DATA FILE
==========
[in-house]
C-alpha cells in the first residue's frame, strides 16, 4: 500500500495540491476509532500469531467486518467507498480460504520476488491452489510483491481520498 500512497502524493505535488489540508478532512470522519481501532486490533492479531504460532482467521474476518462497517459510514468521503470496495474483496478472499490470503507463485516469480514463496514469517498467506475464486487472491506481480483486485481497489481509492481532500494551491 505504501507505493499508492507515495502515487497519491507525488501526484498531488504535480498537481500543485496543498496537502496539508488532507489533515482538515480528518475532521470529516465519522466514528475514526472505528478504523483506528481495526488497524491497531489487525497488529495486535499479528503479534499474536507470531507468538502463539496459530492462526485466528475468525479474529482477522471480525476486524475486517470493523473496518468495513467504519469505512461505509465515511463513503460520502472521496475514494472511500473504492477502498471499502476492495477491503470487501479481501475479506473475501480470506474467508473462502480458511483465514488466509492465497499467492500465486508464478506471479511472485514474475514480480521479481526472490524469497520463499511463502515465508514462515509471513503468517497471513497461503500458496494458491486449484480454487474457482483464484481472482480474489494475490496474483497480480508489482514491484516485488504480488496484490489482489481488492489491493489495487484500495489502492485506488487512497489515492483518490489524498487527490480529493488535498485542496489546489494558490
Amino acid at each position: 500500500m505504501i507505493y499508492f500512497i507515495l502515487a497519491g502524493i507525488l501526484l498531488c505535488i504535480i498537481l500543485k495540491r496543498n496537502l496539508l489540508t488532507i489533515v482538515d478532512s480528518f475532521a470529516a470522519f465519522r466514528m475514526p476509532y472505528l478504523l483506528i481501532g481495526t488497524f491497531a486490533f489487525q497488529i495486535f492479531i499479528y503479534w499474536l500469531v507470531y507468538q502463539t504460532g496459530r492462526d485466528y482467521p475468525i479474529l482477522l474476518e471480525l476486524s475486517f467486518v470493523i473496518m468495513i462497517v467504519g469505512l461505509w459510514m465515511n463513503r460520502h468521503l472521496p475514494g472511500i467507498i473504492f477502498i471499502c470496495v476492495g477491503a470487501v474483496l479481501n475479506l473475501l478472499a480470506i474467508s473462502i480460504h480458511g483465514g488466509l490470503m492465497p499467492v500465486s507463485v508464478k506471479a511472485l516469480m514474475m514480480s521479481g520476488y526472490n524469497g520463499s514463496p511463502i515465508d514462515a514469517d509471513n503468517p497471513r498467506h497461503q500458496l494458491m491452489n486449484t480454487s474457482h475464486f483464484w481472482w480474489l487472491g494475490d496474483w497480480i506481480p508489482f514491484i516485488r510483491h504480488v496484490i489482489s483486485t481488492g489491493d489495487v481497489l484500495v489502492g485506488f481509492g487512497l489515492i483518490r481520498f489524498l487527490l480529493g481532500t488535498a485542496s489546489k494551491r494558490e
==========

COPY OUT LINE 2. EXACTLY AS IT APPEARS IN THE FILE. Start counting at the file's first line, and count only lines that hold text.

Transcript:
C-alpha cells in the first residue's frame, strides 16, 4: 500500500495540491476509532500469531467486518467507498480460504520476488491452489510483491481520498 500512497502524493505535488489540508478532512470522519481501532486490533492479531504460532482467521474476518462497517459510514468521503470496495474483496478472499490470503507463485516469480514463496514469517498467506475464486487472491506481480483486485481497489481509492481532500494551491 505504501507505493499508492507515495502515487497519491507525488501526484498531488504535480498537481500543485496543498496537502496539508488532507489533515482538515480528518475532521470529516465519522466514528475514526472505528478504523483506528481495526488497524491497531489487525497488529495486535499479528503479534499474536507470531507468538502463539496459530492462526485466528475468525479474529482477522471480525476486524475486517470493523473496518468495513467504519469505512461505509465515511463513503460520502472521496475514494472511500473504492477502498471499502476492495477491503470487501479481501475479506473475501480470506474467508473462502480458511483465514488466509492465497499467492500465486508464478506471479511472485514474475514480480521479481526472490524469497520463499511463502515465508514462515509471513503468517497471513497461503500458496494458491486449484480454487474457482483464484481472482480474489494475490496474483497480480508489482514491484516485488504480488496484490489482489481488492489491493489495487484500495489502492485506488487512497489515492483518490489524498487527490480529493488535498485542496489546489494558490